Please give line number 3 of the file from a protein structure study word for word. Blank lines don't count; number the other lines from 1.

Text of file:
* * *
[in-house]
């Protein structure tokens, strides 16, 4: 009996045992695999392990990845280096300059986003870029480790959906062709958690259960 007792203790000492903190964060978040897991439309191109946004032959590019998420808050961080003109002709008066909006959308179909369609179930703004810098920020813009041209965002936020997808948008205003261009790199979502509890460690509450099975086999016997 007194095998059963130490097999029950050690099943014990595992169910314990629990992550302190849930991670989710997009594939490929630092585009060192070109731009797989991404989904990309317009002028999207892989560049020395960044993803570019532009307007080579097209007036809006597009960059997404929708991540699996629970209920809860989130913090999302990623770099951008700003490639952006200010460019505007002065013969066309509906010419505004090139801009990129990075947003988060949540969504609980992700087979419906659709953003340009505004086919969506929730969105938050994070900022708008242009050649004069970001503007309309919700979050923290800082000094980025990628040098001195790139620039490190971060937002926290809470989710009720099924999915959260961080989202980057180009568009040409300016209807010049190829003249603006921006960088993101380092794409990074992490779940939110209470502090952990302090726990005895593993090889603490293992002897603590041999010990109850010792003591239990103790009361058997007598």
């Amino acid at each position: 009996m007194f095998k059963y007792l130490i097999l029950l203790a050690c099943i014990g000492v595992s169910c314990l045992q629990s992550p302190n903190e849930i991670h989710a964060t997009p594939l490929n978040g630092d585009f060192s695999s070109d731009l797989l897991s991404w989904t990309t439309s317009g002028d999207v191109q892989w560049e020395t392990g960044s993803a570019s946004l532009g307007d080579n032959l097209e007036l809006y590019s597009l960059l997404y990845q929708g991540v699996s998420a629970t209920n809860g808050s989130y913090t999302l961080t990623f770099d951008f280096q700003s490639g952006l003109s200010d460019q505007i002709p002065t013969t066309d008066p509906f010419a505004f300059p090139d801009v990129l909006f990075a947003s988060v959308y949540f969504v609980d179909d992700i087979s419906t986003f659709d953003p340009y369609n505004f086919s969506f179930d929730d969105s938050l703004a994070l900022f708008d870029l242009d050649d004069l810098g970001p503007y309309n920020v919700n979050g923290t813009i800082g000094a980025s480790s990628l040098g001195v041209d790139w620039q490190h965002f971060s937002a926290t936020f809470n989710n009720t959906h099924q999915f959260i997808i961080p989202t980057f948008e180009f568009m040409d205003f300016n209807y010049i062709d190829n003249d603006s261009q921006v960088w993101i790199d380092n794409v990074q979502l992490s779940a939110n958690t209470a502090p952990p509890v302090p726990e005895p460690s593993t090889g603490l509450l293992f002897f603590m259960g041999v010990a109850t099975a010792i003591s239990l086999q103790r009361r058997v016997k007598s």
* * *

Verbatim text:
């Amino acid at each position: 009996m007194f095998k059963y007792l130490i097999l029950l203790a050690c099943i014990g000492v595992s169910c314990l045992q629990s992550p302190n903190e849930i991670h989710a964060t997009p594939l490929n978040g630092d585009f060192s695999s070109d731009l797989l897991s991404w989904t990309t439309s317009g002028d999207v191109q892989w560049e020395t392990g960044s993803a570019s946004l532009g307007d080579n032959l097209e007036l809006y590019s597009l960059l997404y990845q929708g991540v699996s998420a629970t209920n809860g808050s989130y913090t999302l961080t990623f770099d951008f280096q700003s490639g952006l003109s200010d460019q505007i002709p002065t013969t066309d008066p509906f010419a505004f300059p090139d801009v990129l909006f990075a947003s988060v959308y949540f969504v609980d179909d992700i087979s419906t986003f659709d953003p340009y369609n505004f086919s969506f179930d929730d969105s938050l703004a994070l900022f708008d870029l242009d050649d004069l810098g970001p503007y309309n920020v919700n979050g923290t813009i800082g000094a980025s480790s990628l040098g001195v041209d790139w620039q490190h965002f971060s937002a926290t936020f809470n989710n009720t959906h099924q999915f959260i997808i961080p989202t980057f948008e180009f568009m040409d205003f300016n209807y010049i062709d190829n003249d603006s261009q921006v960088w993101i790199d380092n794409v990074q979502l992490s779940a939110n958690t209470a502090p952990p509890v302090p726990e005895p460690s593993t090889g603490l509450l293992f002897f603590m259960g041999v010990a109850t099975a010792i003591s239990l086999q103790r009361r058997v016997k007598s």